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Fibre and protein on a gluten-free vegetarian diet

Woman chopping vegetables in kitchen

Founding editor Niki Bezzant explains how to balance different dietary needs, such as being plant-based and gluten-free, with meeting nutritional requirements such as daily fibre and protein targets.

Q How can I establish a more veg-centred diet that’s also gluten free and still ensure I get all the protein and fibre needed?

A Aiming to eat more plants is a really great goal. That’s true whether or not your diet includes animal foods; we know a diet that’s centred on plants is a very healthful way to eat. It doesn’t really matter what label we might like to put on that diet (if any).

The good news is that a diet that consists mostly of plants is also going focus largely on fresh, whole foods. And when we eat fresh, whole foods, it’s very easy to avoid gluten. Remember, gluten is found in wheat, rye, oats (due to processing), barley and some other grains, which pop up a lot in processed foods. You don’t need to cut all grains from your diet, though. Experiment with gluten-free whole grains such as buckwheat and quinoa and use them in both hot and cold dishes to boost the goodness in your meals.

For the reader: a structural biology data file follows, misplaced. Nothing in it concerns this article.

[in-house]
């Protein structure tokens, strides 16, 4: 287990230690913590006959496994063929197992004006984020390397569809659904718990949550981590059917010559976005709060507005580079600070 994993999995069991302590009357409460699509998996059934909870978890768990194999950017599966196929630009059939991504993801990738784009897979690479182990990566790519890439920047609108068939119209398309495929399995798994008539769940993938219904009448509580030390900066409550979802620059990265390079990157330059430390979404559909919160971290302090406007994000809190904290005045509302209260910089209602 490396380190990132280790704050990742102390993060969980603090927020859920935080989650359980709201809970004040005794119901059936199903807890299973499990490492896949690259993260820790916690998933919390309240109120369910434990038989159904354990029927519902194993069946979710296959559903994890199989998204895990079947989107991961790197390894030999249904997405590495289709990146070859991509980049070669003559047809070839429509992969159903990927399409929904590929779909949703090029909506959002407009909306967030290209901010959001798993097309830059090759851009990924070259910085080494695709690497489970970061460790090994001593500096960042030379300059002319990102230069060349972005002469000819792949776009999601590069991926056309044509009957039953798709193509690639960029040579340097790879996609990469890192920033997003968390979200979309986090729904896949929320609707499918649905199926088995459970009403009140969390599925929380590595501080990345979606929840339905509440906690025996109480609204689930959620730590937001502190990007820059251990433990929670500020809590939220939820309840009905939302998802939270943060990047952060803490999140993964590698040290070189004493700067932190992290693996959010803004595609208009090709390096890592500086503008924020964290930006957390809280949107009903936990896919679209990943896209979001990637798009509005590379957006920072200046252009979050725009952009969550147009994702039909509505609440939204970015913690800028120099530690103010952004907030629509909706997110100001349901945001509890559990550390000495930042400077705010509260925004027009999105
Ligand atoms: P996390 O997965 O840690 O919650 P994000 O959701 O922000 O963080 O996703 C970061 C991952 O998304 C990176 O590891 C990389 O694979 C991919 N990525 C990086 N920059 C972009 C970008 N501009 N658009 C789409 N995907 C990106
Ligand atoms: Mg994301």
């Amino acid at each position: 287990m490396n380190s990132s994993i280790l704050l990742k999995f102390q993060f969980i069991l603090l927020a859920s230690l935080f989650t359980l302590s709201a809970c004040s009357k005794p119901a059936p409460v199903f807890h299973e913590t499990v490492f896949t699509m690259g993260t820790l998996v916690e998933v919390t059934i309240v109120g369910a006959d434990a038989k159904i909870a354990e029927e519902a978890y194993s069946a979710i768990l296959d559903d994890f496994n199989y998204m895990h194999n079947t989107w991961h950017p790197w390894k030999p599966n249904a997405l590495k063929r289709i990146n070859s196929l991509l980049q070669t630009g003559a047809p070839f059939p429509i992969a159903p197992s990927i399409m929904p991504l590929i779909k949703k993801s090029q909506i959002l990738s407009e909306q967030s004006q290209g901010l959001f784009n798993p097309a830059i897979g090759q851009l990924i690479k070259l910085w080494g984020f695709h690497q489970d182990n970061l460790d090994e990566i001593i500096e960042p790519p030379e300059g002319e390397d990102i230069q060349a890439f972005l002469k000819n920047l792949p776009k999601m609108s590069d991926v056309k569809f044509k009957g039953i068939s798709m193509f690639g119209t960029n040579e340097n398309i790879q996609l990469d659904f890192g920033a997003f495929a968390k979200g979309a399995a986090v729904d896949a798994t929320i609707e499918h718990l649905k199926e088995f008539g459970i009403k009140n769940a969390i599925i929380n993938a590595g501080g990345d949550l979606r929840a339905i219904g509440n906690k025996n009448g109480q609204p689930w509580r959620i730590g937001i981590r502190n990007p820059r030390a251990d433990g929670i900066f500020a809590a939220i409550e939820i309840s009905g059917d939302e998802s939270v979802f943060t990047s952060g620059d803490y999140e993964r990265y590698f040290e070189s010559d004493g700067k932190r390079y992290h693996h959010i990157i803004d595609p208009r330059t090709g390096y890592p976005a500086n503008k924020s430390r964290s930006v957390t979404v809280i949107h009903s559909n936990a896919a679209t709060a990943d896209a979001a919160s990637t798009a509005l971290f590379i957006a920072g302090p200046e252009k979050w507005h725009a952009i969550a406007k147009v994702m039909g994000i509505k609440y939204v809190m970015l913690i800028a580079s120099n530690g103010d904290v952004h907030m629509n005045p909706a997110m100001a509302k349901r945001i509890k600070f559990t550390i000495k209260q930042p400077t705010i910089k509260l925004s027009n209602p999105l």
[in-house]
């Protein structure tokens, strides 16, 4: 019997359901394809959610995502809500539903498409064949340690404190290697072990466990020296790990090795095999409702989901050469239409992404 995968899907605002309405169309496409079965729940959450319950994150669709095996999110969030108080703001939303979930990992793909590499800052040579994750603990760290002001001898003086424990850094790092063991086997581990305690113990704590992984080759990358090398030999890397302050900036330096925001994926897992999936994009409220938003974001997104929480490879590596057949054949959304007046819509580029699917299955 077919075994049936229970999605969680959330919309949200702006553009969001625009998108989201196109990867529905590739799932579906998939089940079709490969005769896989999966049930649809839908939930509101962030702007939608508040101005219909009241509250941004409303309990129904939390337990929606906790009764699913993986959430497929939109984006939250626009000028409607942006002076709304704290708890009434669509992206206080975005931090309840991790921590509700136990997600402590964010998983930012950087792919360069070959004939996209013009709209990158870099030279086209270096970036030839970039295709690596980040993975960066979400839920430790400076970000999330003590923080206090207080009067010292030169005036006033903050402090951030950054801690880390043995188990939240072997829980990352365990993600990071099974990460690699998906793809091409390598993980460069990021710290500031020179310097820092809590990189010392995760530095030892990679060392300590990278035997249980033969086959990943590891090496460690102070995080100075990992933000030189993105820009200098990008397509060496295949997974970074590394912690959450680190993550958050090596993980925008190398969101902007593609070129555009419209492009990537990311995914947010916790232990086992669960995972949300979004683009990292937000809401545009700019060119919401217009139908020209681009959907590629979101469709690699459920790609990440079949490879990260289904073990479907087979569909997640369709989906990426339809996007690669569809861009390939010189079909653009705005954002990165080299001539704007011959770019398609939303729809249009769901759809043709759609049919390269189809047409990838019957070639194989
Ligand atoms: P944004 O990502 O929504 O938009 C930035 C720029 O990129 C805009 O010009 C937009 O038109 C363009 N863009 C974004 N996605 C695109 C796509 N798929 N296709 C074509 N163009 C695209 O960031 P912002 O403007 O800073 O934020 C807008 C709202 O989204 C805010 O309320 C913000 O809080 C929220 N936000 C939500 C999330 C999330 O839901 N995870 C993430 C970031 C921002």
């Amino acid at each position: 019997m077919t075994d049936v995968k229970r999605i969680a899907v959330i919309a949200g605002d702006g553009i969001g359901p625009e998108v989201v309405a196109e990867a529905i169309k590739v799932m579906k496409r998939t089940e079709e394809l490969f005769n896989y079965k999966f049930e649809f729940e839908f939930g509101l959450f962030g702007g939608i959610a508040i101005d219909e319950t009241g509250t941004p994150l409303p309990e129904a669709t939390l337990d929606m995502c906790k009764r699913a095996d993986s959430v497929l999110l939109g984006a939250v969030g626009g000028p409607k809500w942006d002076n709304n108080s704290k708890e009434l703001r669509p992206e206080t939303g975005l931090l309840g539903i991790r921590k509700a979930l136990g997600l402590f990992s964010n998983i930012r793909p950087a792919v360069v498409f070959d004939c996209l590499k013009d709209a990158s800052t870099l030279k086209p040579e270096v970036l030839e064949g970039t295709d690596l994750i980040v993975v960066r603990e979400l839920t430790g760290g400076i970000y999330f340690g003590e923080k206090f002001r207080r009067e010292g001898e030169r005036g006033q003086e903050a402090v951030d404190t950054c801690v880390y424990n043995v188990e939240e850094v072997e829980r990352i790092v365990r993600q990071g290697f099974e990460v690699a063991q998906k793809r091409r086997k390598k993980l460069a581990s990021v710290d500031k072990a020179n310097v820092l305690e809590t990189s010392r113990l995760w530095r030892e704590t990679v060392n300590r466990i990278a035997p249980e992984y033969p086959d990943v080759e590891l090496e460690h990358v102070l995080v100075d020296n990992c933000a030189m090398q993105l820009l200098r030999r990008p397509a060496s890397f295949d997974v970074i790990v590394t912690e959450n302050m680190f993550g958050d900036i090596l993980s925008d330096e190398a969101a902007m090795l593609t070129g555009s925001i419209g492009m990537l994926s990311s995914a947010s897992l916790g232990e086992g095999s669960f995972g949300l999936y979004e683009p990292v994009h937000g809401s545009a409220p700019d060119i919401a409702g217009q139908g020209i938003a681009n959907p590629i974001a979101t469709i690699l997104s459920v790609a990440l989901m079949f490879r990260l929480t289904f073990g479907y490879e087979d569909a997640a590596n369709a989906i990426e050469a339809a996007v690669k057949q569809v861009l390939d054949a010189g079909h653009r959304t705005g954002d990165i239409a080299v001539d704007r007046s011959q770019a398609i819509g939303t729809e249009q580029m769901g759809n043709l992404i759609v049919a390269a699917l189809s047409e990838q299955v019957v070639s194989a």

When it comes to protein, you’ll easily be able to get the protein you need from a well-balanced plant-based diet, again, whether or not there’s meat involved.

Plant sources of protein include beans and pulses (legumes) which are a boon for plant-based eaters. There’s a wide range of these to play with; think black, white and kidney beans; chickpeas; lentils; split peas and more.

You can buy these canned (super convenient) and dried (super cheap) and they’re so versatile you can eat them every day of the week. If you’re a meat eater, try combining meat and legumes in your dishes – think lamb and chickpea stew; Bolognese sauce with red lentils; beef chilli with beans. Seek out edamame (whole soy beans) too. They’re packed with useful protein and lots of other goodies.

Eggs and dairy are also sources of quality protein. Again, they are versatile and economical ingredients that have a happy home in a predominantly plant diet.

If you’re worried about fibre, don’t be. Eat as described above and you’ll get plenty of fibre, and a good variety, too. Remember we need lots, every day, of the different kinds of fibre: soluble and insoluble. Plants are where we get it, and the more of them we eat, the more fibre we get, along with its many benefits.

Date modified: 28 September 2020
First published: Sep 2020


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